About the Author: Kate Smyth is a Sports naturopath, nutritionist and female-centric running coach. She is the founder of the Athlete Sanctuary- a holistic healthcare clinic for athletes of all levels and sporting codes. Kate has a thirst for knowledge with two bachelor’s and a master’s degree under her belt. She has been involved in sports for many decades and competed for Australia in the Commonwealth Games and Olympic Games marathons with a personal best time of 2 hours 28 minutes. For more information visit www.https://https://athletesanctuary.com.au/wp-content/uploads/2023/03/normatec-3-lower-body-system-thumb_720x-1.webp.com.au/wp-content/uploads/2020/05/Seed-Cycle-Blends-scaled-1.jpg.com.au

References:

Bell, P.G.; Walshe, I.H.; Davison, G.W.; Stevenson, E.; Howatson, G. (2014).Montmorency Cherries Reduce the Oxidative Stress and Inflammatory Responses to Repeated Days High-Intensity Stochastic Cycling. Nutrients, 6, 829-843.

Bell, P. G., Stevenson, E., Davison, G. W., & Howatson, G. (2016). The effects of montmorency tart cherry concentrate supplementation on recovery following prolonged, intermittent exercise. Nutrients, 8(7), 441.

Howatson G, McHugh MP, Hill JA, et al. (2010). Influence of tart cherry juice on indices of recovery following marathon running. Scand. J. Med. Sci. Sports 20:843–52.

McCormick, R., Peeling, P., Binnie, M., Dawson, B., & Sim, M. (2016). Effect of tart cherry juice on recovery and next day performance in well-trained Water Polo players. Journal of the International Society of Sports Nutrition, 13(1), 41.

Szalóki-Dorkó, L., Végvári, G., Ladányi, M., Ficzek, G., & Stéger-Máté, M. (2015). Degradation of anthocyanin content in sour cherry juice during heat treatment. Food technology and biotechnology, 53(3), 354-360.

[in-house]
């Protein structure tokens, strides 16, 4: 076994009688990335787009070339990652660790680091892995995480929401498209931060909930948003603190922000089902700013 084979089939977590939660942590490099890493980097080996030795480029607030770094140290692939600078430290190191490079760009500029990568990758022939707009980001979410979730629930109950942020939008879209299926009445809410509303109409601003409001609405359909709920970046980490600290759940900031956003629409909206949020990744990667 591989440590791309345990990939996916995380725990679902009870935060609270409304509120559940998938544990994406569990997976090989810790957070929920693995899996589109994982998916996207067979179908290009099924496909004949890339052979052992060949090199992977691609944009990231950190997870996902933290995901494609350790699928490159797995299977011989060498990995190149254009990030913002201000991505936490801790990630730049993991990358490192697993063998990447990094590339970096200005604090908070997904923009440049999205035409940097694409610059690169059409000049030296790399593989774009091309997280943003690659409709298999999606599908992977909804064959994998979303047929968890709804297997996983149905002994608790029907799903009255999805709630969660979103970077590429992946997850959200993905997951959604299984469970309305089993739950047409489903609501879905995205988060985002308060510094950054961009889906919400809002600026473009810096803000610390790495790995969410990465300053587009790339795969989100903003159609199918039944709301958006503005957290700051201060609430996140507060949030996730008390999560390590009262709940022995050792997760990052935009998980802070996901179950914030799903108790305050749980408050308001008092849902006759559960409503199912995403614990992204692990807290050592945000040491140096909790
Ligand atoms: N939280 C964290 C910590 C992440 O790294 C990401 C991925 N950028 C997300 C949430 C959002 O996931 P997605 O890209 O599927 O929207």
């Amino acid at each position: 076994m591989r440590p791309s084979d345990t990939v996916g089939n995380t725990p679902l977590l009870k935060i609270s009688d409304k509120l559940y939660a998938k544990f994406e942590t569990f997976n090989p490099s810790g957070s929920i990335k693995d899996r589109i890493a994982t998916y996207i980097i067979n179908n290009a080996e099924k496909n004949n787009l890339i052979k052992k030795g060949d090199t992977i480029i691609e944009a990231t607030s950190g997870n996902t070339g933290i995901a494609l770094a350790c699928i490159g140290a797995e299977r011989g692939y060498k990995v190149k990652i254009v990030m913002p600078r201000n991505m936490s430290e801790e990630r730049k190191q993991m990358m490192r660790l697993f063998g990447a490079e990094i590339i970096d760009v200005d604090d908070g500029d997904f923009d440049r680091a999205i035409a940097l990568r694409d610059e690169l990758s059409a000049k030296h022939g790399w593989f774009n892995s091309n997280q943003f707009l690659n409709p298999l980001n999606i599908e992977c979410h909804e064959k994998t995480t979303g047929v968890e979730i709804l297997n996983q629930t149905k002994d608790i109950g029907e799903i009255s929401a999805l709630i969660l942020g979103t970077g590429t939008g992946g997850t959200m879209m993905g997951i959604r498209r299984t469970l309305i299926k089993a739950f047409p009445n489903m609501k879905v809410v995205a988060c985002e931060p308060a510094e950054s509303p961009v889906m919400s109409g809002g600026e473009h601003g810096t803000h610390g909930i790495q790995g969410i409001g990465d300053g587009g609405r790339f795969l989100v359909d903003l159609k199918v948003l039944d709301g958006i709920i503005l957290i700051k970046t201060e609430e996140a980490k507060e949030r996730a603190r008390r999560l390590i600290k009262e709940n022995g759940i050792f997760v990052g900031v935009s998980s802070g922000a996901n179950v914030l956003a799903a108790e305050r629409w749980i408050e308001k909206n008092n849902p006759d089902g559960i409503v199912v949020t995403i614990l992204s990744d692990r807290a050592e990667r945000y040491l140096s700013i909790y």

Vitale, K. C., Hueglin, S., & Broad, E. (2017). Tart cherry juice in athletes: a literature review and commentary. Current Sports Medicine Reports, 16(4), 230-239.

Optimise recovery

The amino acid leucine is of particular importance to female athletes keen to optimise recovery across the menstrual cycle. Leucine is one of the nine essential amino acids the body needs to obtain through the diet. Leucine along with other amino acids, are required for protein synthesis, tissue repair and nutrient absorption.

The demand for protein changes throughout the menstrual cycle.  The fluctuations in estrogen and progesterone have a profound effect on muscle turnover and protein synthesis. Amino acids like leucine are harder to access during the high hormonal phase (day 12 to day 23 of a typical 28 day cycle).  It is suggested to be harder for females to build and maintain muscle during this hormonal phase making it even more important to ensure adequate intake of essential amino acids during this time.

Strength training including weights or resistance stimulates muscles to take up leucine (and other amino acids) and triggers muscular growth.  Leucine can help prevent the deterioration of muscle with age so it is super important for masters athletes to obtain adequate leucine in order to optimise recovery.

The richest sources of bio-available protein including leucine are in eggs, milk, fish, and meats. Milk contains both whey and casein protein.  Whey is more easily absorbed and is higher in leucine than casein.  Whey is also digested at a much faster rate than casein, ensuring blood leucine levels rise soon after ingestion and triggering protein synthesis responsible for building muscle. Hence why many athletes swear by chocolate milk as their preferred recovery drink. Female athletes need additional leucine to optimise recovery and would benefit from options such as a post-workout smoothie including yogurt, milk, protein powder or almond butter.

Recent research also suggests that the combination of other highly bio-available proteins rich in leucine results in more favourable muscle hypertrophy compared to other proteins such as whole milk protein, casein and soy protein.

Vegans and athletes with dairy intolerance

Athletes who choose to avoid dairy need not feel they are missing out. Interestingly, a recent study found both whey and rice protein isolate administration post-resistance exercise improved body composition and exercise performance with no differences between the two groups when taken in adequate amounts.